earlier in Williams's career took place in 1972, when Williams --
then at WBZ Radio (AM 1030) -- took a long, anguished call from a man
who identified himself as a Vietnam veteran. Williams had a tape of
the call, and he played it occasionally over the years. It never
ceased to be moving.
In 1998 came a startling piece of
news: a Boston Globe piece by liberal activist Jim Braude, now
the cohost of NECN's NewsNight, claiming that the call was
actually a hoax perpetrated by longtime union activist Domenic
Bozzotto, who'd never served. Bozzotto denied it, but Braude appeared
to have the goods. When
I asked Williams about it,
he told me, "I have never known who it was. What he said was more
important than whether he was Joe from Framingham or Domenic from
Williams leaves a much-diminished
talk-radio scene. David Brudnoy, fortunately, is still going strong
on WBZ. These days, though, hosts are either nationally syndicated
right-wingers such as Rush Limbaugh, Sean Hannity, and Bill O'Reilly,
or local trash-talkers like Carr and his drivetime competitor, Jay
Severin, who holds forth on WTKK Radio (96.9 FM), or sports talkers
Gerry Callahan and John Dennis on WEEI Radio (AM 850).
Six years ago I wrote a piece for
the Phoenix called "The
Death of Talk Radio."
Sadly, it's deader now than it was then. When you hear the
homophobic, race-baiting rants and foul language that pass for talk
radio today, it's hard to believe that Jerry Williams was ever
It's also hard to believe that he's
posted at 11:46 AM |
Banfield's too good for
them. Let me see if I've got this straight. Right-wing homophobic
talk-show host Michael
Savage, in his "book,"
The Savage Nation, jokes that MSNBC stands for
Snotty Nonsense By Creeps,"
and refers to MSNBC reporter Ashleigh Banfield as "the mind-slut with
a big pair of glasses that they sent to Afghanistan."
So how did MSNBC executives
respond? Why, they hired him, of course. And when he called Banfield
a "slut" on the air for daring to interview loyalists to Saddam
Hussein, his bosses reacted with silence.
has chosen to speak out,
criticizing the networks -- not just her own -- for portraying the
war as a glorious romp for democracy rather than the more complex and
bloody conflict that it was.
"You did not see where those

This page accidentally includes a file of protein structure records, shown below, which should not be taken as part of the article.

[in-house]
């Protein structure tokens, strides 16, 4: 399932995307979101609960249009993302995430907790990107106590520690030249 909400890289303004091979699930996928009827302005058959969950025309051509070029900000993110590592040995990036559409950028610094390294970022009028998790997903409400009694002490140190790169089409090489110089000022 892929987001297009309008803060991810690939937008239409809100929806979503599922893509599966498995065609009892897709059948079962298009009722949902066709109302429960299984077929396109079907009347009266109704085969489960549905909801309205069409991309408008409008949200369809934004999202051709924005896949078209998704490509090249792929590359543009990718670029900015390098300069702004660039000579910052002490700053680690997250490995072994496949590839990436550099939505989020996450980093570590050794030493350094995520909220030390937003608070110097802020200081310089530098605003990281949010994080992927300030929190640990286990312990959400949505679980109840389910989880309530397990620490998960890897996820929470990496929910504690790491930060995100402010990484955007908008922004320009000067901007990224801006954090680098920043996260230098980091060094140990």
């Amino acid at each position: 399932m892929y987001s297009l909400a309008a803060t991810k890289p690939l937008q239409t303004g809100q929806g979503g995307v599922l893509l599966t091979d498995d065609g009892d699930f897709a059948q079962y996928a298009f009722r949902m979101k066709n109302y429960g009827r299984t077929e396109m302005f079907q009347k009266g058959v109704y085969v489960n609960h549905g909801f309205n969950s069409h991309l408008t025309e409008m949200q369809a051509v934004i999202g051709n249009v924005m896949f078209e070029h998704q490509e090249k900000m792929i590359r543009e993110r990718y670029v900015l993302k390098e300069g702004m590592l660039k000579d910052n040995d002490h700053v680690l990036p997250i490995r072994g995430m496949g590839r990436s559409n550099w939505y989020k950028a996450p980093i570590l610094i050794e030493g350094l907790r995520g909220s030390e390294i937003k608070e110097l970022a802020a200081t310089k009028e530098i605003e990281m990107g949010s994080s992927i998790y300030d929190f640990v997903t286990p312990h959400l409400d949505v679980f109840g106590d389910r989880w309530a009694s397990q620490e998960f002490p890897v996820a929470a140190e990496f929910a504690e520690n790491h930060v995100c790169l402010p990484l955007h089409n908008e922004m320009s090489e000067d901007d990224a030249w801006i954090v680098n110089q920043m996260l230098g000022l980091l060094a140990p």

bullets landed. You didn't see what happened when the mortars landed.
A puff of smoke is not what a mortar looks like when it explodes,
believe me," Banfield said at a speech at Kansas State University
She also dared to take on Savage,
He was so taken aback by
my daring to speak to martyrs ... for being prepared to sacrifice
themselves, he chose to label me a slut on the air, and that's not
all, as a porn star and an accessory to the murder of Jewish
children. These are the ramifications for simply bringing the
message in the Arab world.
A rational response might be to
cheer Banfield for stating some obvious truths that few
mainstream-media people want to say. But, noooo. Instead, NBC
News released a statement saying:
Ms. Banfield does not
speak for NBC News. We are deeply disappointed and troubled by her
remarks, and will review her comments with her. In the meantime,
we want to emphasize how proud we are of the journalism produced
by NBC News and of the men and women who worked around the clock,
even risking their lives, to bring this story to the American
Unfortunately, what's going on is
very simple. Banfield is absolutely right about the war coverage, and
besides, she's simply defending herself from someone who has attacked
her twice in grotesquely sexist terms. But MSNBC's past attempts to
turn her into its hot-babe marquee ratings star failed, so she's not
allowed to speak out.
She'll be gone -- soon. So will
Savage, after it becomes clear that his hate-filled,
lower-than-public-access-quality talk show is a ratings loser. And
MSNBC will continue its long, unwatched march into
posted at 9:05 AM |
Green days. Today's
Boston Herald has some very, very hot news. Remember all
those stories about how rich Governor Mitt Romney, Lieutenant
Governor Kerry Healey, and some of their top appointees are? Well,
guess what? They're
posted at 9:05 AM |
Admiring, but not biting, the
Apple. So how come none of the reporters writing about Apple's
new online music store -- at least not those for the Boston
New York Times, or
News -- actually seem to
have tried it out?
Farhad Manjoo doesn't
explicitly say that he test-drove it, but he drools over it so
unquestioningly -- "Forgive me if the above sounds like a paid-for
marketing pitch for Apple" -- that he damn well better
As of late yesterday afternoon, the
service appeared to be up and running. Media Log didn't have a chance
to test it, but was it unreasonable to assume that someone actually
assigned to cover the story would give it a shot?
Paul Boutin tried it. He
posted at 9:04 AM |
Monday, April 28, 2003
A Napster that you pay for.
A year or two ago I was reading an article about the sorry state of
the online music business, with its high monthly fees, its patchwork
line-up of artists, and its odious restrictions on copying the music
you'd just paid for onto a CD or an MP3 player.
The smartest observation was from